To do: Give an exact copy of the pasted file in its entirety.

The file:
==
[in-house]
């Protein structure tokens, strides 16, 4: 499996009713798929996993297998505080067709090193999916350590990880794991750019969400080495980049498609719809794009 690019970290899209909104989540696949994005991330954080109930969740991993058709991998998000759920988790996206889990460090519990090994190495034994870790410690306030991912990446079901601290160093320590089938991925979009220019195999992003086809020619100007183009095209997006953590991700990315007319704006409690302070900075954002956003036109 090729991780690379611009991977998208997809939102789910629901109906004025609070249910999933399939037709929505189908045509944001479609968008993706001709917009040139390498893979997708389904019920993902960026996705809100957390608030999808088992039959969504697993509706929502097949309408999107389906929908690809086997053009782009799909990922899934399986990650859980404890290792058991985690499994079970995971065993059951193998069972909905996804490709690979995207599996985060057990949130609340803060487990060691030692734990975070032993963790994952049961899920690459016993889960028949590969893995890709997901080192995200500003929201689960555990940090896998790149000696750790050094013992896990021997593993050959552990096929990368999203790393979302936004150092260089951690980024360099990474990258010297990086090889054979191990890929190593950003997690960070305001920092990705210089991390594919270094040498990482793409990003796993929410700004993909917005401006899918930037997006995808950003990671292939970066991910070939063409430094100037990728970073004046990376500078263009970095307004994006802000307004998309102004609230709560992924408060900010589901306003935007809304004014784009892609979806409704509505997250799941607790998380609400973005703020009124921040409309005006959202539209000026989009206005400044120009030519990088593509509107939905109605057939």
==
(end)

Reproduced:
[in-house]
């Protein structure tokens, strides 16, 4: 499996009713798929996993297998505080067709090193999916350590990880794991750019969400080495980049498609719809794009 690019970290899209909104989540696949994005991330954080109930969740991993058709991998998000759920988790996206889990460090519990090994190495034994870790410690306030991912990446079901601290160093320590089938991925979009220019195999992003086809020619100007183009095209997006953590991700990315007319704006409690302070900075954002956003036109 090729991780690379611009991977998208997809939102789910629901109906004025609070249910999933399939037709929505189908045509944001479609968008993706001709917009040139390498893979997708389904019920993902960026996705809100957390608030999808088992039959969504697993509706929502097949309408999107389906929908690809086997053009782009799909990922899934399986990650859980404890290792058991985690499994079970995971065993059951193998069972909905996804490709690979995207599996985060057990949130609340803060487990060691030692734990975070032993963790994952049961899920690459016993889960028949590969893995890709997901080192995200500003929201689960555990940090896998790149000696750790050094013992896990021997593993050959552990096929990368999203790393979302936004150092260089951690980024360099990474990258010297990086090889054979191990890929190593950003997690960070305001920092990705210089991390594919270094040498990482793409990003796993929410700004993909917005401006899918930037997006995808950003990671292939970066991910070939063409430094100037990728970073004046990376500078263009970095307004994006802000307004998309102004609230709560992924408060900010589901306003935007809304004014784009892609979806409704509505997250799941607790998380609400973005703020009124921040409309005006959202539209000026989009206005400044120009030519990088593509509107939905109605057939």